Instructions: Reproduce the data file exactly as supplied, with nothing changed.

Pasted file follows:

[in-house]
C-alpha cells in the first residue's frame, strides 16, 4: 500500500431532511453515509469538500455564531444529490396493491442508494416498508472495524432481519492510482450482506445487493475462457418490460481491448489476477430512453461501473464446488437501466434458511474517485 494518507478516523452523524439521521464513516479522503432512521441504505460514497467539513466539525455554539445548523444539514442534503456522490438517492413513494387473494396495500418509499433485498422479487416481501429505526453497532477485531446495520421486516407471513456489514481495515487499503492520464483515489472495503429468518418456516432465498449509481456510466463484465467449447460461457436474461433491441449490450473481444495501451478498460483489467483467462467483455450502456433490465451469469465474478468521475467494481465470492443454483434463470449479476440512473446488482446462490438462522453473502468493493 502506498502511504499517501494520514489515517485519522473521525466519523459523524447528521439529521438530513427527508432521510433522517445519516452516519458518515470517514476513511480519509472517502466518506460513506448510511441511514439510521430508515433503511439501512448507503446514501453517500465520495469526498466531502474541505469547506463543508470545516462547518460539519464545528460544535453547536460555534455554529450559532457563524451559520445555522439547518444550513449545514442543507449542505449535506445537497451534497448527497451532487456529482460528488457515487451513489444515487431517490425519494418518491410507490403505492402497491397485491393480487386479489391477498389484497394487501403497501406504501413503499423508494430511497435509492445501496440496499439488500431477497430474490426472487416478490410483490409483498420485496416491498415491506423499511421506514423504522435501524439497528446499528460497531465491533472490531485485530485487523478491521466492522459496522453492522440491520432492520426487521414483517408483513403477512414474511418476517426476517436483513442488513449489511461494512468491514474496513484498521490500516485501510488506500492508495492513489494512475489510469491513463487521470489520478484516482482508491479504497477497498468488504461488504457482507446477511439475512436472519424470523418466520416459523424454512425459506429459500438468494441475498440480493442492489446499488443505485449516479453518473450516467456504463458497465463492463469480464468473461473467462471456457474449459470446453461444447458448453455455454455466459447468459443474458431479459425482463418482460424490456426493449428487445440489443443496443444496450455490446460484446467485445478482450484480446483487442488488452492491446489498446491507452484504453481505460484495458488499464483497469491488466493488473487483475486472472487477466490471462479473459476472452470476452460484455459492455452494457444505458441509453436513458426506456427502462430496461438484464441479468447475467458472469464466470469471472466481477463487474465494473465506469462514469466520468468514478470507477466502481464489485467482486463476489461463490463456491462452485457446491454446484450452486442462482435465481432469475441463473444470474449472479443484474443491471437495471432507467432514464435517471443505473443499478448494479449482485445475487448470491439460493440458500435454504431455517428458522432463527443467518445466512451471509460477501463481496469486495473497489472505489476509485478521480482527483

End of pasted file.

[in-house]
C-alpha cells in the first residue's frame, strides 16, 4: 500500500431532511453515509469538500455564531444529490396493491442508494416498508472495524432481519492510482450482506445487493475462457418490460481491448489476477430512453461501473464446488437501466434458511474517485 494518507478516523452523524439521521464513516479522503432512521441504505460514497467539513466539525455554539445548523444539514442534503456522490438517492413513494387473494396495500418509499433485498422479487416481501429505526453497532477485531446495520421486516407471513456489514481495515487499503492520464483515489472495503429468518418456516432465498449509481456510466463484465467449447460461457436474461433491441449490450473481444495501451478498460483489467483467462467483455450502456433490465451469469465474478468521475467494481465470492443454483434463470449479476440512473446488482446462490438462522453473502468493493 502506498502511504499517501494520514489515517485519522473521525466519523459523524447528521439529521438530513427527508432521510433522517445519516452516519458518515470517514476513511480519509472517502466518506460513506448510511441511514439510521430508515433503511439501512448507503446514501453517500465520495469526498466531502474541505469547506463543508470545516462547518460539519464545528460544535453547536460555534455554529450559532457563524451559520445555522439547518444550513449545514442543507449542505449535506445537497451534497448527497451532487456529482460528488457515487451513489444515487431517490425519494418518491410507490403505492402497491397485491393480487386479489391477498389484497394487501403497501406504501413503499423508494430511497435509492445501496440496499439488500431477497430474490426472487416478490410483490409483498420485496416491498415491506423499511421506514423504522435501524439497528446499528460497531465491533472490531485485530485487523478491521466492522459496522453492522440491520432492520426487521414483517408483513403477512414474511418476517426476517436483513442488513449489511461494512468491514474496513484498521490500516485501510488506500492508495492513489494512475489510469491513463487521470489520478484516482482508491479504497477497498468488504461488504457482507446477511439475512436472519424470523418466520416459523424454512425459506429459500438468494441475498440480493442492489446499488443505485449516479453518473450516467456504463458497465463492463469480464468473461473467462471456457474449459470446453461444447458448453455455454455466459447468459443474458431479459425482463418482460424490456426493449428487445440489443443496443444496450455490446460484446467485445478482450484480446483487442488488452492491446489498446491507452484504453481505460484495458488499464483497469491488466493488473487483475486472472487477466490471462479473459476472452470476452460484455459492455452494457444505458441509453436513458426506456427502462430496461438484464441479468447475467458472469464466470469471472466481477463487474465494473465506469462514469466520468468514478470507477466502481464489485467482486463476489461463490463456491462452485457446491454446484450452486442462482435465481432469475441463473444470474449472479443484474443491471437495471432507467432514464435517471443505473443499478448494479449482485445475487448470491439460493440458500435454504431455517428458522432463527443467518445466512451471509460477501463481496469486495473497489472505489476509485478521480482527483